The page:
Jonathan Pitman was born on December 23, 1747 in British Colonial New Jersey. Jonathan married (1) Susannah Bowers on March 5, 1771, in Monmouth County, New Jersey. Jonathan married (2) Rebecca Clevenger around 1776 in Monmouth County, New Jersey. Jonathan married (3) Jane Argadine on December 2, 1825, in Hamilton County, Ohio. Jonathan Pitman died on August 27, 1834 in Hamilton County, Ohio.
Jonathan Pitman was born on December 23, 1747 in British Colonial New Jersey. His parents are currently not proven. He was raised in Monmouth and at the age of 24 married Susannah Bowers. It is not known if Jonathan and Susannah had any children, and it is also not known what happened to Susannah, but around 1776 Jonathan married Rebecca Clevenger.
Jonathan and Rebecca had the following known children:
In the fall of 1776, 29 year old Jonathan enlisted in the Continental Army at Monmouth County, New Jersey. In his pension record Jonathan testified that he marched to Amboy, became sick and returned home after serving only 1 month. As soon as he was better, Jonathan enlisted again. He served as a private in Captain Peter Wikoff’s Company and in Captain Nathaniel Polhemus’ Company, and was promoted to Ensign. Following the Battle of Germantown, on October 16, 1777 Jonathan was promoted to Captain. He served under Colonel David Forman whose regiment returned to Monmouth after the Battle of Germantown. The regiment guarded the lines between Shrewsbury and Tom’s River and protected the Salt Works from raiding British and Loyalist troops. The regiment joined the Continental Army at Valley Forge for the winter and remained there until the Battle of Monmouth on June 28, 1778. The regiment was then attached to the Second Regiment New Jersey Militia. As a part of the Second Regiment
New Jersey Militia, Jonathan may have been part of Sullivan’s Expedition although Jonathan’s pension application does mention the expedition. Captain Jonathan Pitman was discharged in 1780 after serving 3 years in the Continental Army.
Jonathan moved his family to Pennsylvania as stated in his pension application, the move must have occurred between 1780 and 1786. The family likely lived in Bedford County where Pitman and Clevenger families from Monmouth, New Jersey are known to have located, and DNA ties exist between Jonathan and Rebecca Clevenger Pitman and these families.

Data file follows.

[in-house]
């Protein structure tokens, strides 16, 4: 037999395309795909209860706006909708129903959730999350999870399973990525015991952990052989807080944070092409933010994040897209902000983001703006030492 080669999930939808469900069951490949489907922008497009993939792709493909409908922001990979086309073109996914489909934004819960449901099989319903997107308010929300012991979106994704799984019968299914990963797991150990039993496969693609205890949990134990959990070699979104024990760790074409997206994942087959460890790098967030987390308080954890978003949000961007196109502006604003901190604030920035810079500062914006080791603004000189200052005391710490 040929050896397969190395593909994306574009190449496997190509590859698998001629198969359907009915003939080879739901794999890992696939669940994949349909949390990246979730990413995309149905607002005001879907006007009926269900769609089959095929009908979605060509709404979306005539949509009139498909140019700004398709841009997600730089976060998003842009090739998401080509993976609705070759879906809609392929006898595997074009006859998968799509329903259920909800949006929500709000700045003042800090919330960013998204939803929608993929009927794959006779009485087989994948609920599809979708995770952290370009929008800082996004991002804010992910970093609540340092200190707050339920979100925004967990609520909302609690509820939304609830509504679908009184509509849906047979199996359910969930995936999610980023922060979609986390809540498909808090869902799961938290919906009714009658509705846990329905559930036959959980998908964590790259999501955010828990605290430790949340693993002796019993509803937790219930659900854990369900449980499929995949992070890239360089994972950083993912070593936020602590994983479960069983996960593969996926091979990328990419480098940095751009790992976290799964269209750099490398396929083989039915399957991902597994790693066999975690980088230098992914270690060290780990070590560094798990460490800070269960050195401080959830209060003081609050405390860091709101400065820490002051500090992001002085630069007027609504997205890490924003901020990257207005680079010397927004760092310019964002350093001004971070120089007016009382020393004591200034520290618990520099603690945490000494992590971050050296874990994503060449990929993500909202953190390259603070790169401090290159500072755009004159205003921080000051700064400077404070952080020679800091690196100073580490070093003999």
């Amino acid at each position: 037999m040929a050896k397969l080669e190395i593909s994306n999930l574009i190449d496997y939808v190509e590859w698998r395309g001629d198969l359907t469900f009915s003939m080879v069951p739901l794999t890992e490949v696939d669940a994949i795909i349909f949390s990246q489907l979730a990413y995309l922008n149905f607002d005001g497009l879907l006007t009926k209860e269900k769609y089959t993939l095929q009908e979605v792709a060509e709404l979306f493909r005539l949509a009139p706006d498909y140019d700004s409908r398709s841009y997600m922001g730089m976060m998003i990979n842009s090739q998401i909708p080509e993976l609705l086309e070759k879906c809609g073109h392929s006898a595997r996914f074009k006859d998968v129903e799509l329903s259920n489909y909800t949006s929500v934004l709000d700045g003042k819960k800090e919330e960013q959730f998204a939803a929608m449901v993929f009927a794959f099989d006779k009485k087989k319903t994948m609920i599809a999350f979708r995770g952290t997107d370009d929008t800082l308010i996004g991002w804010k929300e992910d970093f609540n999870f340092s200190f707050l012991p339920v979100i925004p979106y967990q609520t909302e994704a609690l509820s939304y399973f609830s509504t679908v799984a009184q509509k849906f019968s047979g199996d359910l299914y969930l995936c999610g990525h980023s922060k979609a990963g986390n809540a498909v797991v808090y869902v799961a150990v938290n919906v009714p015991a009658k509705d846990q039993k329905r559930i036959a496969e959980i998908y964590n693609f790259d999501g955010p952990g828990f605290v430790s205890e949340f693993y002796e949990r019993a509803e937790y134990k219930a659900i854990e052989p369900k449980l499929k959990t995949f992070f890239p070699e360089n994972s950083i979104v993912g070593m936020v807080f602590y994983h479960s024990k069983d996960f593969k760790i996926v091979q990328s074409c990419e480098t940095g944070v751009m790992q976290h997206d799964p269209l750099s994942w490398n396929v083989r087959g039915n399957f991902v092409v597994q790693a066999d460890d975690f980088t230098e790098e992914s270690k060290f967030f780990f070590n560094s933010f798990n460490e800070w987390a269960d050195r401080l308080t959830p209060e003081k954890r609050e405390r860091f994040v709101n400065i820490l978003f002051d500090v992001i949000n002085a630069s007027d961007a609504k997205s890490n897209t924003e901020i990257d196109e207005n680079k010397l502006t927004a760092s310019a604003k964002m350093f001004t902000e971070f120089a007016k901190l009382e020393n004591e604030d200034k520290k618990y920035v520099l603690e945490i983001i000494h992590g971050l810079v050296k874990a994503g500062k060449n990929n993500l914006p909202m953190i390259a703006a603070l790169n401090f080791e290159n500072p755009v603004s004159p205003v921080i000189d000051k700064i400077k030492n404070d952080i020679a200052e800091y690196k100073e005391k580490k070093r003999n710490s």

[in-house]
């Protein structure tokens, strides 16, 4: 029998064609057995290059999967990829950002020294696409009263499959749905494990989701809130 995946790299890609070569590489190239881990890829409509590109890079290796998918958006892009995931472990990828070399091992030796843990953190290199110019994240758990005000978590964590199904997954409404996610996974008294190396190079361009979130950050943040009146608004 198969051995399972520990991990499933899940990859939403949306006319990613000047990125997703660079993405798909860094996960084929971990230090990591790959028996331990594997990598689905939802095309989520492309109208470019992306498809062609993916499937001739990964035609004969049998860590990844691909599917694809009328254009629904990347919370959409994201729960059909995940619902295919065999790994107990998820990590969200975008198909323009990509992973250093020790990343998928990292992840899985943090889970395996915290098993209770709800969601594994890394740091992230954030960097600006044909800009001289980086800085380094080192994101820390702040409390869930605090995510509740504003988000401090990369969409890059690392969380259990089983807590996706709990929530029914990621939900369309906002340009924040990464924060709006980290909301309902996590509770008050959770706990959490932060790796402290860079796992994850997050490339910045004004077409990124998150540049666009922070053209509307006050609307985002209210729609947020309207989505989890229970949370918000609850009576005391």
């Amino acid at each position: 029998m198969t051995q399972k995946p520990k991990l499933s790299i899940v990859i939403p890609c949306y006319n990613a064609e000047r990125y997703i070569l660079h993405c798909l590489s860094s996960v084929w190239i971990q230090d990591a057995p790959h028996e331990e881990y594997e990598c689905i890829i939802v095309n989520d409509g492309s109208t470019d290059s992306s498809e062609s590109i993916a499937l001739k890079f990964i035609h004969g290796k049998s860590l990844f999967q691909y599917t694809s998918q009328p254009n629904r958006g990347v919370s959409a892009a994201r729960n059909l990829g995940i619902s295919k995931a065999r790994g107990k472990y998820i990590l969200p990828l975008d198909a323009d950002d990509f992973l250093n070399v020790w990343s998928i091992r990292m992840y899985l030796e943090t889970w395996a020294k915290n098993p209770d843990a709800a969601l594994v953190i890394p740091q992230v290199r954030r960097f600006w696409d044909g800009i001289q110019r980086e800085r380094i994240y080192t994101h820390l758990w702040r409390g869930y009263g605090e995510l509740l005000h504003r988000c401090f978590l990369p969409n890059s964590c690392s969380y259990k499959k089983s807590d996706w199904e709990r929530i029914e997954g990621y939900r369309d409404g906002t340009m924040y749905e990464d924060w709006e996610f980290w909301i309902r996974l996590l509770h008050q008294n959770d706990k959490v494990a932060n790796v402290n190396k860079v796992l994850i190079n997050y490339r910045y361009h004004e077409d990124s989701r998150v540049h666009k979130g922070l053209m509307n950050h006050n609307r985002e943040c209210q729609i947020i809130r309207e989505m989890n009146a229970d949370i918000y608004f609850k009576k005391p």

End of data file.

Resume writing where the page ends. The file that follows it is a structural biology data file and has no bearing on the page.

In 1788 and 1789 two events occurred to which Jonathan Pitman’s name is tied. In 1787 Benjamin Stites made a large purchase of land in the Northwest Territory, now Ohio. He was anxious to take possession of the land and in 1788, put together a party of 26 people, mainly natives of New Jersey, and included 4 women and 2 boys. They departed from Pennsylvania and floated down the Monongahela River to the Ohio River, arriving at their destination on November 18, 1788. They named the settlement “Columbia” - today it is a part of Cincinnati, Ohio. Jonathan Pitman’s name is listed among the names of the first settlers of Columbia.
In 1789 Captain Abraham Covalt organized an expedition in Bedford, Pennsylvania, consisting of 45 persons including families, that traveled by flatboat from Pennsylvania to Columbia. They left Pennsylvania on January 1, 1789 and arrived at Columbia on January 19th. Covalt’s expedition then proceeded up the Little Miami River about 10 miles and built “Covalt’s Station” which consisted of seventeen cabins and a mill. Jonathan’s name is also listed among the names of Covalt’s Expedition.
It appears that Jonathan left his wife Rebecca, who may have been pregnant with Theodosia, and family to join Benjamin Stites expedition, then either returned to Pennsylvania to gather his family and joined Covalt’s Expedition, or met Covalt’s Expedition on their way to Columbia. However the means, Jonathan and his family lived in Columbia in 1791.
In 1792 Jonathan joined a group led by Henry and John Tucker, to establish an outpost in the wilderness, “Tucker’s Station”. It was situated on an old Indian trace, leading from Cincinnati to Fort Hamilton, and located in Springfield Township. The group began to build a block house and cabins but before completing the outpost, returned to Columbia due to increasing Indian hostilities in the area. For at “Covalt’s Station” in March of 1792, Captain Covalt, his two sons and Joseph Hinkle were attacked by Indians while gathering timber. Joseph Hinkle was killed by tomahawks and then scalped. Captain Covalt was shot twice, urged his sons to run to the fort, ran one hundred yards holding his ax, then fell dead and was scalped.